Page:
- Feb. 27, 2020 – American Health Packaging recalls ranitidine tablets manufactured by Amneal Pharmaceuticals.
- Jan. 8, 2020 – Mylan recalls all prescription nizatidine capsules due to the presence of NDMA.
- Jan. 8, 2020 – Denton Pharma Inc., dba Northwind Pharmaceuticals, an affiliate of Northwind Pharmaceuticals LLC, recalls all unexpired lots of ranitidine tablets.
- Jan. 7, 2010 – Appco Pharma LLC recalls all quantities and lots of ranitidine hydrochloride capsules.
- Dec. 17, 2019 – Glenmark Pharmaceutical Inc., USA recalls all unexpired lots of ranitidine tablets.
- Nov. 19, 2019 – Percision Dose Inc. recalls five lots of ranitidine oral solution.
- Nov. 15, 2019 – Golden State Medical Supply Incorporated recalls all lots of ranitidine HCL capsules, which were affected by Novitium Pharma’s recall a month earlier.
- Nov. 12, 2019 – Amneal Pharmaceuticals LLC, recalls dozens of ranitidine syrup oral solution products
- Nov. 8, 2019 – American Health Packaging recalls eight lots of ranitidine syrup in response to Lannett Company’s recall. (American Health Packaging had repackaged some Lanett products affected by the recall.)
- Nov. 6, 2019 – Aurobindo Pharma recalls one lot of ranitidine tablets, 37 lots of ranitidine capsules and ranitidine syrup
- Oct. 25, 2019 – Novitium Pharma LLC recalls all quantities and lots of ranitidine hydrochloride capsules.
- Oct. 25, 2019 – Lannett Company issues a recall of all lots of ranitidine syrup, an oral solution of the heartburn drug.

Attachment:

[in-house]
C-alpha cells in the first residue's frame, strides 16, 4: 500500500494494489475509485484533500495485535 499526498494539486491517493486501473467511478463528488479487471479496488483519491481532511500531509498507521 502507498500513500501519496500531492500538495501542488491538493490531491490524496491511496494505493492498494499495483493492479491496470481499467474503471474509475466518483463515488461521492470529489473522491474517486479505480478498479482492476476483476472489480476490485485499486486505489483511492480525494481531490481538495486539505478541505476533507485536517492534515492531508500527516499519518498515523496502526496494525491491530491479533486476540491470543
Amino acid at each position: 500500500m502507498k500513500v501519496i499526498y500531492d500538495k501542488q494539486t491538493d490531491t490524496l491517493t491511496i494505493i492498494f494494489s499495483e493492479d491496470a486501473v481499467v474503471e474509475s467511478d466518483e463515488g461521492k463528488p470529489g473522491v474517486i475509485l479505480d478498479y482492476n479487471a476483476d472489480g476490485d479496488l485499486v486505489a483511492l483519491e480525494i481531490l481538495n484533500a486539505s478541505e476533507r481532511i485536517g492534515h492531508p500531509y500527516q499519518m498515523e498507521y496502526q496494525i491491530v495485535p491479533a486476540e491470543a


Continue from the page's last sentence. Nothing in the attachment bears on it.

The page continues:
- Oct. 23, 2019 – Sanofi, maker of brand-name Zantac, recalls all Zantac OTC products in the United States.
- Oct. 23, 2019 – Perrigo Company recalls all pack sizes of ranitidine due to the possible presence of NDMA.
- Oct. 23, 2019 – Dr. Reddy’s Laboratories recalls 33 lots of ranitidine tablets, including those labeled for Kroger, Target, Walmart, Walgreens, and Sam’s Club.
- Sept. 25, 2019 – Apotex Corp. recalls 13 lots of generic ranitidine tablets, including those labeled for Rite Aid, Walmart, and Walgreens.
- Sept. 23, 2019 – The first Zantac (ranitidine) recall was issued by Sandoz 10 days after the FDA alerted the public about the presence of NDMA in some ranitidine products. It included 14 lots of ranitidine.
Zantac and Cancer
According to David Light, CEO of Valisure, the online pharmacy that detected the unacceptable levels of NDMA in ranitidine, consumers who have used ranitidine products contaminated with NDMA have cause for concern, especially those who used the products more frequently or for a longer period of time.
Light told WebMD that, “The damage would be less if you’re an occasional user, but it’s cumulative.” Light is working with researchers at Memorial Sloan Kettering Cancer Center to better understand the cancer risk ranitidine poses to humans.
What is NDMA?